x. systematic and regular gathering and analysis of data and information, including sex-disaggregated statistics on the type and extent of gender-based violence against women, and dissemination of such information to the general public.

10. Trafficking in human beings

53. Violations of certain human rights, including discrimination on the grounds of sex, are both a cause and a consequence of trafficking in human beings. This increasing phenomenon is a specific manifestation of violence and a modern form of slavery that entails grave violations of human rights and is an offence to the dignity and integrity of human beings. Protection of human rights must, therefore, be the framework of all actions against trafficking.

54. Women and girls are often discriminated against and their human rights are violated even before becoming victims of trafficking, because they are more often faced with marginalisation, poverty and unemployment than men. Inequalities between women and men must be systematically addressed in the development and implementation of actions against trafficking in human beings.

55. Elements indicating states’ political will and commitment to gender equality in this regard include the following:

      i. ratification and full implementation of relevant international treaties, taking particularly into account Article 6 of the CEDAW, the United Nations Protocol to Prevent, Suppress and Punish Trafficking in Persons, Especially Women and Children and the Council of Europe Convention on Action against Trafficking in Human Beings;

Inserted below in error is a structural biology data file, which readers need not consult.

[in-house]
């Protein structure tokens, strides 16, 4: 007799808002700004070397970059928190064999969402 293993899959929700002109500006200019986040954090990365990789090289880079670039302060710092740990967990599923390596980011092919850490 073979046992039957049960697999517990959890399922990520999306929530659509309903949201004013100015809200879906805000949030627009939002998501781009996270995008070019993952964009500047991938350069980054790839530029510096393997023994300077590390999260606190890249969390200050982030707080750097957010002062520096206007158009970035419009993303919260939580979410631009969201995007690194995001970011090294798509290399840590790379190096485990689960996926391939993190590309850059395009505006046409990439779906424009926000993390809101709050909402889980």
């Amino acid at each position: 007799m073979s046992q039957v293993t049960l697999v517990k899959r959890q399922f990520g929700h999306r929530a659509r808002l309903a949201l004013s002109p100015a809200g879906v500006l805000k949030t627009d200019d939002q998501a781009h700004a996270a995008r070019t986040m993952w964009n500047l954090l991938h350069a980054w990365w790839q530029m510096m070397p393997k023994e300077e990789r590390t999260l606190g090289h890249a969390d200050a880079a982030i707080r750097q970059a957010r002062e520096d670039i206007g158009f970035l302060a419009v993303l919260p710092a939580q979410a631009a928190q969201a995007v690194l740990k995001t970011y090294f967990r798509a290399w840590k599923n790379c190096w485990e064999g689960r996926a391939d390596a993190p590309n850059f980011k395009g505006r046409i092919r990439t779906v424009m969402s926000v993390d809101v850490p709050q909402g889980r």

ii. full implementation of relevant international non-binding legal instruments, in particular Recommendation No. R (2000) 11 of the Committee of Ministers of the Council of Europe on action against trafficking in human beings for the purpose of sexual exploitation, as well as the strategic objectives and actions contained in Chapter IV of the Beijing Platform for Action, in particular Section I (human rights of women);

      iii. adoption/existence and enforcement of legislation and effective judicial procedures to protect victims of trafficking and punish perpetrators;

      iv. adoption/existence and implementation of comprehensive national action plans against trafficking in human beings in which gender equality is fully taken into consideration, namely in regard to prevention, including measures for discouraging the demand, to protection, including rehabilitation, and to prosecution;

      v. creation/existence of mechanisms for an effective co-ordination of actions of all sectors whose involvement is essential in preventing and combating trafficking, in which gender equality and human rights mechanisms, relevant NGOs and other organisations of civil society must participate and where gender-balanced participation must be ensured;

      vi. existence of proper training in preventing and combating trafficking in human beings and in identifying and assisting victims and protecting their human rights, for all those actors, who, in the course of their work, have contact with victims;

      vii. adoption/existence and implementation of measures to favour programmes for reintegration of victims into society, including reintegration into the education system and the labour market;

      viii. existence of appropriate technical and financial support to NGOs and other relevant organisations/groups of civil society engaged in assistance to victims;

      ix. systematic and regular gathering and analysing of data and information, including sex-disaggregated statistics on the type and extent of trafficking in human beings, and dissemination of such information to the general public.